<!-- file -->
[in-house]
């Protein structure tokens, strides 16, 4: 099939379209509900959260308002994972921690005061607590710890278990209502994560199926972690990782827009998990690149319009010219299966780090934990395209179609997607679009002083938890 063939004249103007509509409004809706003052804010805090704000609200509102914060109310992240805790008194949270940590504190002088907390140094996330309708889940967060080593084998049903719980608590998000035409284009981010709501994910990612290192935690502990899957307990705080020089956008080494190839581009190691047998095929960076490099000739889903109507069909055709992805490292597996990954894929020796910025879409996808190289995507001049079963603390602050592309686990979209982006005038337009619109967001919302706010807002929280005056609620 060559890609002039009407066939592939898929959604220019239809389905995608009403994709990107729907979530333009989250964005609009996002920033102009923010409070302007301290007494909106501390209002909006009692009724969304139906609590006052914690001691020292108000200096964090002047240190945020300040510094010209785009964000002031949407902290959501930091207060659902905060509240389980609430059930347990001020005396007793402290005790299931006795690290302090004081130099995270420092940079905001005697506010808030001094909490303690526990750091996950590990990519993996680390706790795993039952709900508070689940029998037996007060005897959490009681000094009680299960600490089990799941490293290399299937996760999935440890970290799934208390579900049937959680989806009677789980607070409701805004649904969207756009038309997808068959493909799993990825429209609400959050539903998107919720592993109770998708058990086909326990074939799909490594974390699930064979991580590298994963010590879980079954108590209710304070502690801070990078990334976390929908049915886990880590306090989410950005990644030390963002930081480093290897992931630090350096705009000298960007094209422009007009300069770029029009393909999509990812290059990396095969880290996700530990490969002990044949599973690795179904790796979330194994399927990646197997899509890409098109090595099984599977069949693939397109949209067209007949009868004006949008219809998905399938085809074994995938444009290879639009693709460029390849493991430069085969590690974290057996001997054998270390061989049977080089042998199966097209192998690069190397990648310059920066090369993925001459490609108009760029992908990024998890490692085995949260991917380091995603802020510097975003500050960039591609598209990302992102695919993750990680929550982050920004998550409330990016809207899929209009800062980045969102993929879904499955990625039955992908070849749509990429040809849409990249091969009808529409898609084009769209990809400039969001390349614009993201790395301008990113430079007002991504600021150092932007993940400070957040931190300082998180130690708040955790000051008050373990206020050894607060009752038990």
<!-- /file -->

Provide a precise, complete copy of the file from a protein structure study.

[in-house]
């Protein structure tokens, strides 16, 4: 099939379209509900959260308002994972921690005061607590710890278990209502994560199926972690990782827009998990690149319009010219299966780090934990395209179609997607679009002083938890 063939004249103007509509409004809706003052804010805090704000609200509102914060109310992240805790008194949270940590504190002088907390140094996330309708889940967060080593084998049903719980608590998000035409284009981010709501994910990612290192935690502990899957307990705080020089956008080494190839581009190691047998095929960076490099000739889903109507069909055709992805490292597996990954894929020796910025879409996808190289995507001049079963603390602050592309686990979209982006005038337009619109967001919302706010807002929280005056609620 060559890609002039009407066939592939898929959604220019239809389905995608009403994709990107729907979530333009989250964005609009996002920033102009923010409070302007301290007494909106501390209002909006009692009724969304139906609590006052914690001691020292108000200096964090002047240190945020300040510094010209785009964000002031949407902290959501930091207060659902905060509240389980609430059930347990001020005396007793402290005790299931006795690290302090004081130099995270420092940079905001005697506010808030001094909490303690526990750091996950590990990519993996680390706790795993039952709900508070689940029998037996007060005897959490009681000094009680299960600490089990799941490293290399299937996760999935440890970290799934208390579900049937959680989806009677789980607070409701805004649904969207756009038309997808068959493909799993990825429209609400959050539903998107919720592993109770998708058990086909326990074939799909490594974390699930064979991580590298994963010590879980079954108590209710304070502690801070990078990334976390929908049915886990880590306090989410950005990644030390963002930081480093290897992931630090350096705009000298960007094209422009007009300069770029029009393909999509990812290059990396095969880290996700530990490969002990044949599973690795179904790796979330194994399927990646197997899509890409098109090595099984599977069949693939397109949209067209007949009868004006949008219809998905399938085809074994995938444009290879639009693709460029390849493991430069085969590690974290057996001997054998270390061989049977080089042998199966097209192998690069190397990648310059920066090369993925001459490609108009760029992908990024998890490692085995949260991917380091995603802020510097975003500050960039591609598209990302992102695919993750990680929550982050920004998550409330990016809207899929209009800062980045969102993929879904499955990625039955992908070849749509990429040809849409990249091969009808529409898609084009769209990809400039969001390349614009993201790395301008990113430079007002991504600021150092932007993940400070957040931190300082998180130690708040955790000051008050373990206020050894607060009752038990």